Peas for Fall (cont)
By: Weldon Burge
How to Grow Peas in the Fall
Before planting late peas, add plenty of compost to the soil to help it retain moisture and stay cool during the summer when the peas really have to struggle. I spread about 2 inches of compost over the planting area and cultivate it in. Avoid high-nitrogen organic materials, such as lawn clippings or manures. Because peas are legumes and fix nitrogen in the soil by root nodules, fertilizing isn't necessary. In fact, overfertilizing fall peas increases the plants' susceptibility to frost.
The ideal temperatures for the germination of pea seeds are between 60° to 65° F for soil and about 75° F for air temperature. At those temperatures, the seeds will emerge in a few days. To hasten germination, or if growing conditions are slightly less favorable, soak the seeds overnight in lukewarm water.
If you've never grown peas before and the soil is not well conditioned, consider using a legume inoculant. These inoculants are beneficial bacteria that encourage the formation of the nitrogen-fixing nodules on the roots of legume plants.
After soaking, drain the peas and sprinkle the inoculant powder over them while they're still wet. Then sow them immediately at a depth of 2 inches.
Sowing peas directly in the garden on an overcast day or during a cool period is preferred, particularly when a few days of rain are forecast. I don't recommend starting seeds indoors and transplanting. During a summer of drought and scorching sun, I started 'Super Sugar Snap' peas indoors in peat pots, but they didn't produce well.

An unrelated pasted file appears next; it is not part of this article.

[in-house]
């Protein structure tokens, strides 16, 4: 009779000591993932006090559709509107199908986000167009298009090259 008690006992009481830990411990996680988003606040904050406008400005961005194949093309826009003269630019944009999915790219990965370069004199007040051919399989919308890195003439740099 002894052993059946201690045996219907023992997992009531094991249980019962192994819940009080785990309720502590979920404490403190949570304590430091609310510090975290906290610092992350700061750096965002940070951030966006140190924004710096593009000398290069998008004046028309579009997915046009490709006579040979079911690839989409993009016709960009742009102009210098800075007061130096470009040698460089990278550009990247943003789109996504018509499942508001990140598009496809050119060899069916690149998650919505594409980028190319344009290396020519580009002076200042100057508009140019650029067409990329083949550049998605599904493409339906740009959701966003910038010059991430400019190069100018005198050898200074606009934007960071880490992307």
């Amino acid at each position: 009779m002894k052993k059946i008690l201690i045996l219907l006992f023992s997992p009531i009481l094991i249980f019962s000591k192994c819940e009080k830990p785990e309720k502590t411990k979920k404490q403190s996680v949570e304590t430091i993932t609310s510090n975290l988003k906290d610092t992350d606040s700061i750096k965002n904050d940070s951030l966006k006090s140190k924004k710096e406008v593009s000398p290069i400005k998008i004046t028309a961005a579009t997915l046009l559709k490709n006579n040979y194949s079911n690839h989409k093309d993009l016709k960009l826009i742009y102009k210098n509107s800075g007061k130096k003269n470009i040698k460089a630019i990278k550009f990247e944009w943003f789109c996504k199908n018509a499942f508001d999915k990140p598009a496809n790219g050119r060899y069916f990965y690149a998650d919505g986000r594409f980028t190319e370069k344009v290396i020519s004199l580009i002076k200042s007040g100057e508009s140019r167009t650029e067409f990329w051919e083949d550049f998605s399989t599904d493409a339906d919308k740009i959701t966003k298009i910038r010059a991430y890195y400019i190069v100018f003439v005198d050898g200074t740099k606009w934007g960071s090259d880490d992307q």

It's often a challenge to get the plants through the first month or so, and the heat sometimes wins if the nights are also hot and humid. You must protect the plants from direct, blazing summer sun, preferably with some form of screen. An easy solution is to plant late peas in the shade of tall garden plants like sweet corn or trellised beans or tomatoes that will be harvested in late summer. But even a strategically placed sheet of plywood or corrugated cardboard suffices.
Water and mulch. The weather is extremely hot and humid here in Delaware when I plant. I keep the bed watered until the seeds germinate, and then I water deeply every week until the plants are well established. Never allow the soil to dry out totally, or you'll drastically reduce production.
Because peas' feeder roots are shallow runners, mulch is essential to keep the soil around the roots cool and moist. When the seedlings are 1 to 2 inches high, mulch the plants with a layer of straw, rotted leaves, or compost. As the plants grow, you can add another layer or two of mulch.
Pests. Aphids are the scourge of the fall pea patch and can spread mosaic virus if you haven't selected disease-resistant varieties. Vines that are 4 to 5 feet tall, like 'Alderman' and 'Super Sugar Snap', are especially tempting targets. Sprays of cold water in the early morning will knock aphids off the plants before a heavy infestation can occur.